The House Financial Services Committee is interrogating Treasury Secretary Timothy Geithner, Federal Reserve Chairman Ben Bernanke, and New York Fed President William Dudley on the government's handling of the AIG bailout. We here at BankThink were expecting more pressure on Geithner than has materalized so far, and we were also hoping for some hints on the Treasury's new regulatory restructuring plan. Geithner's opening statement contained a brief mention of the need for an authority to seize and dismantle non-bank financial institutions that pose systemic risks. But there were few details, and Geithner didn't say which government agency should be granted the authority.
12:41pm: Rep. Judy Biggert, R-Ill., is wrapping up questioning in which she asked Geithner to describe the Treasury department's management workings and personnel resources.
12:43pm: Now Rep. Stephen Lynch, D-Mass., is stepping up the rage over AIG bonuses. He's talking about the stipulations in the Financial Products division's bonus contract that erected "a firewall betwen the damage" to the company and the division's bonuses.
Lynch: "As shareholders--I don't dispute bonuses generally--but in this case, is there not" a way to retreive these bonuses legally by changing the contract?
Geithner: "I share your frustration...we are working very carefully" with White House lawyers to find a legal way to retrieve the bonuses.
Lynch: "If you're not going to go forward then this committee needs to know that so we can go forward."
12:48pm: Rep. Barney Frank, D-Mass., says Geithner has to leave at 1pm.
12:49pm: Rep. Jeb Hensarling, R-Tx., asks Geithner to repeat the bonus timeline.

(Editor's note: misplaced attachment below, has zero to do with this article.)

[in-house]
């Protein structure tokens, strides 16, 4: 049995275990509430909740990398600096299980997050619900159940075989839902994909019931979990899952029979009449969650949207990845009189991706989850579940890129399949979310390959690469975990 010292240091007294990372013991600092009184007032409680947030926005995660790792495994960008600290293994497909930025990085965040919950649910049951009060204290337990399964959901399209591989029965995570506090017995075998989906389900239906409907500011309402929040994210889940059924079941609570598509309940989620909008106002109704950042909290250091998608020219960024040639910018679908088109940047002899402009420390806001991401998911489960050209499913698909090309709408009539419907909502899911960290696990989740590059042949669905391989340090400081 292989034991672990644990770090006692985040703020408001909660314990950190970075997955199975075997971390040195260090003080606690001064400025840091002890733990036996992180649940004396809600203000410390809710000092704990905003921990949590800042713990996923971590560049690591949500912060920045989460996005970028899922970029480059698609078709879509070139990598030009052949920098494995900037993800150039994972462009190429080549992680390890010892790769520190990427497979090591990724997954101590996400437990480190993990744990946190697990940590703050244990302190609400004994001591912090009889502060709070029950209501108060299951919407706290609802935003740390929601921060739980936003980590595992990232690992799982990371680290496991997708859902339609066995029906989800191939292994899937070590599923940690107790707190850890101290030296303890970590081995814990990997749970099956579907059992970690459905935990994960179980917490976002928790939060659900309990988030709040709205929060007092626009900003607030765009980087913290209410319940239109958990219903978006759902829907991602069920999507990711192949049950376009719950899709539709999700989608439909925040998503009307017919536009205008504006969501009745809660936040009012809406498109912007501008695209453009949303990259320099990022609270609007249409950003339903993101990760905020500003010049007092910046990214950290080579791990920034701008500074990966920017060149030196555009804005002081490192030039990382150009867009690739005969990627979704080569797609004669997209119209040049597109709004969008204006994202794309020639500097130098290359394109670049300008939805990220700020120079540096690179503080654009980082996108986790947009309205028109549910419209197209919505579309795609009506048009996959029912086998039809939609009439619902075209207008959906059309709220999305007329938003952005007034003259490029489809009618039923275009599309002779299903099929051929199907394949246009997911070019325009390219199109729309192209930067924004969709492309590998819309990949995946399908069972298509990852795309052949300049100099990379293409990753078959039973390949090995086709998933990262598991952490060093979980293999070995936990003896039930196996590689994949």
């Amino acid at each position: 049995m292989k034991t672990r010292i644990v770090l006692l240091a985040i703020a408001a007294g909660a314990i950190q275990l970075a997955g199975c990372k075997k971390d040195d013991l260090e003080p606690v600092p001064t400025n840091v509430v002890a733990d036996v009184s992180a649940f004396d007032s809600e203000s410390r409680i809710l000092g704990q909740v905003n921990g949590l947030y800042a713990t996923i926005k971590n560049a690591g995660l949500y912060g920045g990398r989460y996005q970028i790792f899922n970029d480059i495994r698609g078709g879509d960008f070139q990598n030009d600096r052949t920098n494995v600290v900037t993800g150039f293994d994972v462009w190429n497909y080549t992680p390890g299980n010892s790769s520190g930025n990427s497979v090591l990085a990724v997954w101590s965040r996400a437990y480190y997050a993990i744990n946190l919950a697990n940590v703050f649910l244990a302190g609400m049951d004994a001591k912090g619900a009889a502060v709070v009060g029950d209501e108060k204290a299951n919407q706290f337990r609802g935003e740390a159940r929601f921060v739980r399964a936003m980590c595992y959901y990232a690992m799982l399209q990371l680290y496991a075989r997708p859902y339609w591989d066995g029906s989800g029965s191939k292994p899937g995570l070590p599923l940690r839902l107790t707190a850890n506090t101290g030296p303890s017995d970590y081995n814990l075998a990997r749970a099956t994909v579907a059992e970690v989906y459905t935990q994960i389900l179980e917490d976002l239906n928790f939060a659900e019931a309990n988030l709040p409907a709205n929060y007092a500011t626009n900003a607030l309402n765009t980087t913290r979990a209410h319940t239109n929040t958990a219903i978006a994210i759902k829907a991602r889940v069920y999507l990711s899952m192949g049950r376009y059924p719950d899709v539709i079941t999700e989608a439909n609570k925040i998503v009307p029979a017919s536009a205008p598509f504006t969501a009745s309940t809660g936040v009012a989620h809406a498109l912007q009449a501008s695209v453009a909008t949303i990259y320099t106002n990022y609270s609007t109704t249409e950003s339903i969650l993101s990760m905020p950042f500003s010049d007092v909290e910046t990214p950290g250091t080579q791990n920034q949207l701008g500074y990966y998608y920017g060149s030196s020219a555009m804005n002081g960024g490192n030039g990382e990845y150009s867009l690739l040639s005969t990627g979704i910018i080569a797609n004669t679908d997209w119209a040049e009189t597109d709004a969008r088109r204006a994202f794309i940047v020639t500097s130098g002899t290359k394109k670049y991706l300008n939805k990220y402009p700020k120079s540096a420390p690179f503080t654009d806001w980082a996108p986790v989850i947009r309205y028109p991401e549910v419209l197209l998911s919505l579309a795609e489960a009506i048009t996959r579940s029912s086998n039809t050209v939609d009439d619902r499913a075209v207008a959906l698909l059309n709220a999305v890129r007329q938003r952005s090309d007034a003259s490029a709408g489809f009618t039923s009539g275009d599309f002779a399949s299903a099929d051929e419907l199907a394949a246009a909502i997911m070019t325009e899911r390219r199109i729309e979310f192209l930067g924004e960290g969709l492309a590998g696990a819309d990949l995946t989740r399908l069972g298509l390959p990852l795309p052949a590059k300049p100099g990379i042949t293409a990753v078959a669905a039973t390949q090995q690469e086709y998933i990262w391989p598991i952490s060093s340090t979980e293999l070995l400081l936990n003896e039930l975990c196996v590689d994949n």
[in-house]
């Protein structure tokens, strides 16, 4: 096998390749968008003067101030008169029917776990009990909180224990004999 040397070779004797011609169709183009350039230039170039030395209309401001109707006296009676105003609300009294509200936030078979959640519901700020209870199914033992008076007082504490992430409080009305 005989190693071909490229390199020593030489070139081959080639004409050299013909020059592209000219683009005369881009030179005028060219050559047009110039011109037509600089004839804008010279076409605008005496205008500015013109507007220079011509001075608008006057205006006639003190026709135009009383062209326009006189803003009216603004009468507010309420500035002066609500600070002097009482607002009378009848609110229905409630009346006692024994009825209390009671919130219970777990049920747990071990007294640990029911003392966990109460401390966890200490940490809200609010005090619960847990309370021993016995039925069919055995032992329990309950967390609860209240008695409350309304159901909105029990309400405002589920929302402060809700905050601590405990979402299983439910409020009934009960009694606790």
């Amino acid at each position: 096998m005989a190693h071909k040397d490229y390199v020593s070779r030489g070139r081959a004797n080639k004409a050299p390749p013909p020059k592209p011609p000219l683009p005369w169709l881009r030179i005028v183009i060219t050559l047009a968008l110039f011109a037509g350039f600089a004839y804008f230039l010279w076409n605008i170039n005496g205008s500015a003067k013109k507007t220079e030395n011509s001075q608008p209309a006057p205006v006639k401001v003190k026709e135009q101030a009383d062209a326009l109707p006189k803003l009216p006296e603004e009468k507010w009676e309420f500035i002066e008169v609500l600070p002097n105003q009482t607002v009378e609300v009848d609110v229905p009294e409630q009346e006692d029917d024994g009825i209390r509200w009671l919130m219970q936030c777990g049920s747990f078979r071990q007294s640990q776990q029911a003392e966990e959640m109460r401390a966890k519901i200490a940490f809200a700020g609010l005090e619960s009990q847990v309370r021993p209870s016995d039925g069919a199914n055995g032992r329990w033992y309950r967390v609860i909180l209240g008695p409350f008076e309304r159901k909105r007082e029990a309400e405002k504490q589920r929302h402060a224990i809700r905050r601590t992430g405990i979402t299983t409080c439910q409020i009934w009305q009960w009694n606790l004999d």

Geithner replies that it was generally known that "there were a whole range of compensation issues that we were going to have to deal with" at the beginning of the AIG bailout.
12:51pm: Hensarling to Geithner: Why did you say that Financial Products was an unregulated business? The OTS is claiming oversight.
Geithner: The regulation was ineffective. "Over the entire entity, not just that division."
12:55pm: Rep. Brad Miller, D-N.C.: Wasn't it a little incestuous to appoint Edward Liddy as the administrator of AIG?
Geithner: "I would never make a judgment because it would benefit a specific firm in this context." That said, the New York Fed didn't choose him.
Miller: But what did you think about the appearances? The propriety?
Geithner: No concern about particular issues, but we knew he had a broad mix of experience that qualified him for the job.
12:59pm: Rep. Gresham Barrett, R-S.C.: I approve of the toxic asset plan, but "who in their right mind, in the private sector, would want to enter into a contract with the US government" after last week's bonus debacle?
Geithner: You're right to that concern, and we'll have to design the terms carefully.
Bernanke: I do think we have to provide assurances to the users of Talf and investors in the public-private funds that contracts will be stable.
1:03pm: Barrett: Do you guys have a backup plan? What happens if the toxic asset plan fails?
Geithner: "This plan will work...it just requires will, not ability."
Frank: We do not intend to extend the bonus clawback legislation to anyone outside AIG and the Capital Purchase Program.
1:05pm: Geithner is gone. Bernanke and Dudley remain. Rep. Joe Baca, D-Calif., has returned to the subject of bailing out foreign counterparties to AIG. Bernanke is repeating his answer that it's important to maintain the integrity of the international financial system.
Baca wants to "reclaim the American tax dollars" from other countries.
1:09pm: Rep. Bill Posey, R-Fla., is criticizing the "crisis-of-the-day management style" of the federal regulators. Since Geithner's gone, he's directing his criticism toward Bernanke. "Hopefully somewhere there's a flow-chart that says 'here the direction we want to go...and here's the way we measure if we're on track or not.'"
Posey: What is the plan? "Are you familiar with the plan?"
Bernanke: "I'm sure you appreciate how complex and difficult this whole situation has been. I think there is a plan." (He lists its components: recapitalization, foreclosure prevention, and toxic asset cleanup. Then, later, regulatory restructuring.)
1:16pm: Frank brings the hearing to an abrupt end. Bachus jokes, "Mr. Dudley, you did an outstanding job answering all of those difficult questions today."